Mother-Daughter Bonding Down Under – Week 2

I can’t believe the second week with my mom has already drawn to a close. I am so thankful she extended the trip to three weeks because the original plan was just for two. We still had to cut out some major things to fit into a doable itinerary, but we are having a blast.

Our first week, we spent mostly exploring Sydney and the surrounding area. For week 2, we left New South Wales and technically stepped foot in three other states (Northern Territory, South Australia, and Western Australia). I say “technically” because SA was only for a layover and I don’t think that counts, but in the same regard I can now say I’ve “technically” been in all of the Australia’s states. Don’t worry SA/Adelaide, I promise to visit soon. This week was a lot of firsts for both my mom and me and I’m so glad I was able to experience it with her! 

Monday/Day 8 – Early morning flight from Sydney to Ayers Rock airport. We are going to the OUTBACK, BABY!! Major bucket list item for both of us, but for different reasons. Full on blog posts coming soon, but I’ll just highlight for now. We had avocado toast at the airport before taking off. We arrived around noon and were able to check in to the resort straightaway and had a small lunch at the resort. After cool and rainy Sydney, we were shocked by the heat, sun, and flies which met us in the Outback. Our first priority was to buy fly nets and a hat for myself. We have big dinner plans tonight at the Sounds of Silence dinner. We start off the evening with sunset canapés and bubbly with a breathtaking view of Uluru. Then we had a gorgeous dinner and ended the evening with a viewing of the Field of Light exhibit.  

Day 9 – Had a chilled morning and rode around the property, saw an educational talk on aboriginal culture, and had a dip in the pool. Later in the day we actually enter the Uluru–Kata Tjuta National Park and do a guided tour. Concluding the night with sunset, small nibbles, and bubbles. 

Day 10 – Our last full day at the resort. I make use of the pool again and we go to a “Bush Talk” at the resort and learn about Australian and local native bush foods with a tasting of seasonal seeds, fruits, and spices. The evening brings what I was most looking forward to in the Outback – the camel ride. We leisurely ride for about an hour and watch the sun set. 

Moose the baby camel

Day 11 – We again have a chilled morning before departing via bus to Alice Springs. My mom acted very motherly here and did some laundry before we left. In the meantime I made a stop to the “Funny Farm” and spent some time with the baby camels and misfit animals. It’s a long scenic ride, but the commentary from the drivers was great. Along the way we saw wild horses, camels, dingos, and others four legged animals. I also may have gotten some shuteye. It’s already getting dark when we pull in so we explore the hotel and have dinner onsite that night.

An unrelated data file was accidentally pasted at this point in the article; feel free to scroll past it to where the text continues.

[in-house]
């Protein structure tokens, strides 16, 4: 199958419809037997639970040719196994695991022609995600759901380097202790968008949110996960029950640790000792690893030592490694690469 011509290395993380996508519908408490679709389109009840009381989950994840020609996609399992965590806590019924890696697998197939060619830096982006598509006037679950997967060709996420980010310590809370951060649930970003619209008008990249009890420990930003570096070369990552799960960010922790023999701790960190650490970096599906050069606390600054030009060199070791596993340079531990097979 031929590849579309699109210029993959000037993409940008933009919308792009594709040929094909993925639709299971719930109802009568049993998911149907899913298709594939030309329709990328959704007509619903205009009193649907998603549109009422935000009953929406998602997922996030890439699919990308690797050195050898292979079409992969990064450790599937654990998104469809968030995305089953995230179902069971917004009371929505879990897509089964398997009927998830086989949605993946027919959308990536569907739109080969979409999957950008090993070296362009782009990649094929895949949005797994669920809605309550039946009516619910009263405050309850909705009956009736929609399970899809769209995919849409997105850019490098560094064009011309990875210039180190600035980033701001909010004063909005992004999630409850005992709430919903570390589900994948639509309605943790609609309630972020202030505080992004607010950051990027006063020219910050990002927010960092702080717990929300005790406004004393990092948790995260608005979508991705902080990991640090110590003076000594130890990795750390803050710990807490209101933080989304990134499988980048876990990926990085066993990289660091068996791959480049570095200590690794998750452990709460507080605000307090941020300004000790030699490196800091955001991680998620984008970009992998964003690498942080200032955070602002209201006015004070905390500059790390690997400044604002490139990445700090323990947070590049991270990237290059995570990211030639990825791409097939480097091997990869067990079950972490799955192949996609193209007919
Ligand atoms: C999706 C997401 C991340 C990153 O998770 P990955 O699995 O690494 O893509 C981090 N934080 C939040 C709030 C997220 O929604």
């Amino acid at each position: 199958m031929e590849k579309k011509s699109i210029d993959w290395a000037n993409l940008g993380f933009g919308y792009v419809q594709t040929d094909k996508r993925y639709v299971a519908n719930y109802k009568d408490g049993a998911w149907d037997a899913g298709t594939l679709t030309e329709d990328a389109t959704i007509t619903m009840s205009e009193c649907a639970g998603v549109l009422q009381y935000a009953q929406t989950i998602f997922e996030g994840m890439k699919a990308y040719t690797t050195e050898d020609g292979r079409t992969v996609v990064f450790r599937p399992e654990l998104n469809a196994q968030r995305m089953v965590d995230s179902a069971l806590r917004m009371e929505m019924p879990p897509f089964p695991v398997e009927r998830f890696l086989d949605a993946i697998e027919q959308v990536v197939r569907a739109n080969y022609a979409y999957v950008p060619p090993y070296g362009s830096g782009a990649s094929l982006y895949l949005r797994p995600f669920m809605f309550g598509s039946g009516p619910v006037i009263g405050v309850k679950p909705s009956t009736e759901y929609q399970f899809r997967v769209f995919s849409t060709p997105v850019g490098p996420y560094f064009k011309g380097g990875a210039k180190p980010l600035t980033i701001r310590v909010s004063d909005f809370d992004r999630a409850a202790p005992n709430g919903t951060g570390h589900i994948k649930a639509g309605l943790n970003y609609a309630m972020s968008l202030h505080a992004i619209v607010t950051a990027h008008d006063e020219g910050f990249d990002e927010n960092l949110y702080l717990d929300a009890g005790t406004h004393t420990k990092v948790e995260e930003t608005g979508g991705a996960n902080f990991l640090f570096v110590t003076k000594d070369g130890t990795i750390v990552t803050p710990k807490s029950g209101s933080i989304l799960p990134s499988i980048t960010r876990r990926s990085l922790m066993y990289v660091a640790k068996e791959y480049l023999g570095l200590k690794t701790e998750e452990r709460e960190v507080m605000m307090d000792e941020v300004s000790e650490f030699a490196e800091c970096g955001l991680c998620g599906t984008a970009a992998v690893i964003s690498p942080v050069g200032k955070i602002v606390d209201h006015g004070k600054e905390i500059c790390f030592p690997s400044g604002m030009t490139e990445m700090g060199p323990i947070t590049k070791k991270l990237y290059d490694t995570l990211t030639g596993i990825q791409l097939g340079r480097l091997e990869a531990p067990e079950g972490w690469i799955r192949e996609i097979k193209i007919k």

Day 12Valentine’s Day – I snuck in a cheeky swim in the AM before heading into the town for brunch. Then this was a full on travel day as we were heading to Perth connecting via Adelaide. We arrived in Perth in the evening and opted for dinner at our hotel. The air is so refreshing here and we take an evening walk. 

Day 13 – Vegan brunch and then my mom’s dreams came true when she held a koala. She can now leave Australia content. Her dream became a reality at a visit to Cohunu Koala Park, which we took Uber to and from. For dinner we went to the hot spot, Petition Kitchen, and had a really great meal. 

Day 14 – Tried to get an early start and headed to Fremantle in the morning. We spent some time exploring the area, had lunch, and walked around the markets. Then we took the train to Cottesloe Beach. We strolled on the beach for a bit before heading into Cottesloe Town for an early dinner. Taking the train back into Perth my mom somehow convinced me to get a pedicure, but with the store’s credit card machine not working I ended up paying for it myself…. treat yo’ self, right? We have an early morning ahead of us with more excitement ahead for my mom’s last week down under. 

Catch up on what we were up to our first week. 

Last week I had my mom rate the restaurants we had eaten at. This week I asked her to rate the accommodation we had stayed at to date. Obviously, all of the properties were very different and across the entire country (you can’t really compare a basic NYC hotel to an Arizona resort to a Chicago high-rise hotel – if you get my drift), each with their quirks, but this is her opinion from best to least favorite of the properties we have stayed at during her two week stay in Australia: 

  1. Hunter Valley Crowne Plaza 
  2. Sails in the Dessert – Uluru 
  3. Doubletree Alice Springs
  4. Fraser Suites Perth 
  5. Sydney Novotel Darling Harbour
  6. Sydney Rydges Sydney Harbour 

Brava I went to an Opera